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  • Writer's pictureLyndsay Boysen

Prioritizing Helpful PD Sessions!

As I reflect on my public school teaching experience, I can recall sitting through countless hours of professional development, in-service days, and mandatory teacher workshops every single year. Many of these were at the beginning and end of the school year, the time when most teachers have either had enough and are ready for summer or would desperately like time in their classroom to prepare for their first day. I always found it ironic that school districts would prioritize PD during times when teachers were already feeling burnt out, exhausted, overwhelmed, anxious or stressed. I believe the intention always came from a genuine place, an opportunity to celebrate the beginning or end of the school year, create a new goal or mission for the coming academic year, present cutting edge assessment strategies or even review state test scores for goal setting. However, when I consider the process, I was always stressed about the "one more new thing I needed to implement" or was irritated that I sat through hours of a workshop that I felt was non applicable and irrelevant to my music classroom.

With all of this reflection comes an appreciation for the work of a professional development coordinator. On a smaller scale, I know first hand how hard it is to choose content that would be valuable and broad enough for a variety of teachers. I organize two conferences a year for music teachers in my state and picking through topics and workshop ideas can be incredibly daunting. I desperately want it to be relevant, inspiring and a experience that leaves a teacher energized and motivated to try something new or a make change.

I recently had the opportunity to work with a group of teachers in a professional development setting and it made me realize that although we are inundated with professional development opportunities that challenge us to think about our subject area, curriculum, technology usage and assessment strategies, all of these concepts have one thing in common. They are student centered and are often limited to the analysis of the pedagogical practice of teaching. They rarely address the needs and struggles of teachers, and they certainly don't provide tangible solutions that prioritize stress reduction, encourage teachers to care for themselves and talk about some of the real mental, physical and emotional challenges that are present each and every day in our profession.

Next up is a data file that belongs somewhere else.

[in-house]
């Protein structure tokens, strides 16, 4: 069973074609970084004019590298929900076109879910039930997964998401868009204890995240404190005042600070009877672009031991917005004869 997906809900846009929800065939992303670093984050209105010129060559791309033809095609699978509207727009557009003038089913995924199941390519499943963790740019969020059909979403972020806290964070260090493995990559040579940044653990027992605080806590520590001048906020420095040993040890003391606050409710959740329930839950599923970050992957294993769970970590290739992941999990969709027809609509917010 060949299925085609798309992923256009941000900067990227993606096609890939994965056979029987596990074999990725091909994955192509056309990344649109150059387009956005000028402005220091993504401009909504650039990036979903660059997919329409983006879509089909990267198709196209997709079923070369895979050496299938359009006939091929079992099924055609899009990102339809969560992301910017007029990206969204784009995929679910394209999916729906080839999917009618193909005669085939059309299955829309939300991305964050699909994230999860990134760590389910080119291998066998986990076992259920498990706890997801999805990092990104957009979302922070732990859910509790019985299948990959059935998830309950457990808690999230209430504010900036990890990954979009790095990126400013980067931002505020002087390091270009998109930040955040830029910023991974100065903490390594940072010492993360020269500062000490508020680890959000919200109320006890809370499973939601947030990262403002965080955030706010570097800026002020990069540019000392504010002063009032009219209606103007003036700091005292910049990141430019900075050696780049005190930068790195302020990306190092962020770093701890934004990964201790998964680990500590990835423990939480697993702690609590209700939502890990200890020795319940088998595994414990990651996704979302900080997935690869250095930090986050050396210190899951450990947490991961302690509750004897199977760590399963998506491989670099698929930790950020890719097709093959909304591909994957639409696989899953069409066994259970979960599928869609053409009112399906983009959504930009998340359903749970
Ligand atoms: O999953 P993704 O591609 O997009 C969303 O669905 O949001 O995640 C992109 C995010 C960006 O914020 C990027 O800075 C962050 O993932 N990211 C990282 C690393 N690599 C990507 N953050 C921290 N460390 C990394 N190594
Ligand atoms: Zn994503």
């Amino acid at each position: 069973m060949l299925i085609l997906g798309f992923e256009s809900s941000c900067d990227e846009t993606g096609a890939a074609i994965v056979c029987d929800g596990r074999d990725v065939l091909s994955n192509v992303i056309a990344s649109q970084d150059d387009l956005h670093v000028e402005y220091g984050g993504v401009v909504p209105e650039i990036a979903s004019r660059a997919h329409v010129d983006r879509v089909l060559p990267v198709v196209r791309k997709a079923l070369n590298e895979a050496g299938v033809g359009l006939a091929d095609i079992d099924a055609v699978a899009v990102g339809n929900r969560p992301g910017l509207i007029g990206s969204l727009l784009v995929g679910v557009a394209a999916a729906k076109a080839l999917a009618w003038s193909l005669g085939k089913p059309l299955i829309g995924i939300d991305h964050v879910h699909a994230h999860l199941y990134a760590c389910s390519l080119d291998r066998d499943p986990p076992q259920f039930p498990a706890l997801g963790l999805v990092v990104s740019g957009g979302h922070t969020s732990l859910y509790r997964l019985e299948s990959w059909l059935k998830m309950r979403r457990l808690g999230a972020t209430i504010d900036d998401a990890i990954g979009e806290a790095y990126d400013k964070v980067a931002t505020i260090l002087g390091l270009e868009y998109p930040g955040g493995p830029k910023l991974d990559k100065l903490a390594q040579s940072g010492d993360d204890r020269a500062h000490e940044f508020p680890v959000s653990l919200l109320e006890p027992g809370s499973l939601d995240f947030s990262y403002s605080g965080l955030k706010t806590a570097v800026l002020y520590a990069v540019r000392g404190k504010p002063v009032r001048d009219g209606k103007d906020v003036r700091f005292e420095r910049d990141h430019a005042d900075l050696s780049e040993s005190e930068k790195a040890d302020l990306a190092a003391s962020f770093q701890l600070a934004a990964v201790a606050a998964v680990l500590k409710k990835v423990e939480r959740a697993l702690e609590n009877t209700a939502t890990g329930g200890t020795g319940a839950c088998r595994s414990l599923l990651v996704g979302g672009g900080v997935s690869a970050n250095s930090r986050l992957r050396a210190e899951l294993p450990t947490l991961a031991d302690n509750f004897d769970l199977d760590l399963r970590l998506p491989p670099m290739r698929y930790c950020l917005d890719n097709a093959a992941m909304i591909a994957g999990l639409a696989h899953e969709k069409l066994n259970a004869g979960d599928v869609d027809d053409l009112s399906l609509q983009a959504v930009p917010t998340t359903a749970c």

During this most recent summer PD session, I brought teachers through some self reflection exercises on prioritizing self care and had them make a list of adjectives that describe how they feel physically, mentally, and emotionally right now (summer self) and how that changes in the school year (teacher self). We discovered as a group that our summer self looks very different than our teacher self. The general consensus was that most teachers felt more relaxed, active, and energized during the summer and more exhausted, stressed and less personally fulfilled during the school year. This is a HUGE problem and one that school districts should be prioritizing in their professional development.

What isn't working?

Did you know that 75-90% of all doctor’s visits are related to stress? The crazy part is that our body reacts the same way, regardless of the type of stress. This stress could be an actual stressful event, something that is anticipated or even stress that may be imagined or perceived. Regardless of the type of stress, our body still reacts the same way...a chronic fight or flight reaction that doesn't make our body feel great.

Our bodies are not designed to thrive in rest and relaxation for two months of the year and then be neglected for the other ten, despite society's glorification of the summer break. On the contrary, the anticipation of returning to school and everything that comes with that can create enormous stress and anxiety. This can manifest into physical and mental health symptoms that can be incredibly detrimental to our overall health and longevity.

What can we do?

  1. Encourage your district and/or colleagues to host professional development workshops and opportunities for faculty and staff that truly help teachers create a healthier, happier balance between their work and personal life.

  2. Take time to consider what makes summer feel so much better, both physically and emotionally.

  3. Integrate activities, hobbies, & social practices from summer into your school year.

  4. Educate yourself on the negative consequences of stress (stress post in the future!!)

  5. Tune into your body! How are you feeling? What can you do in the moment to feel more of those summer vibes?

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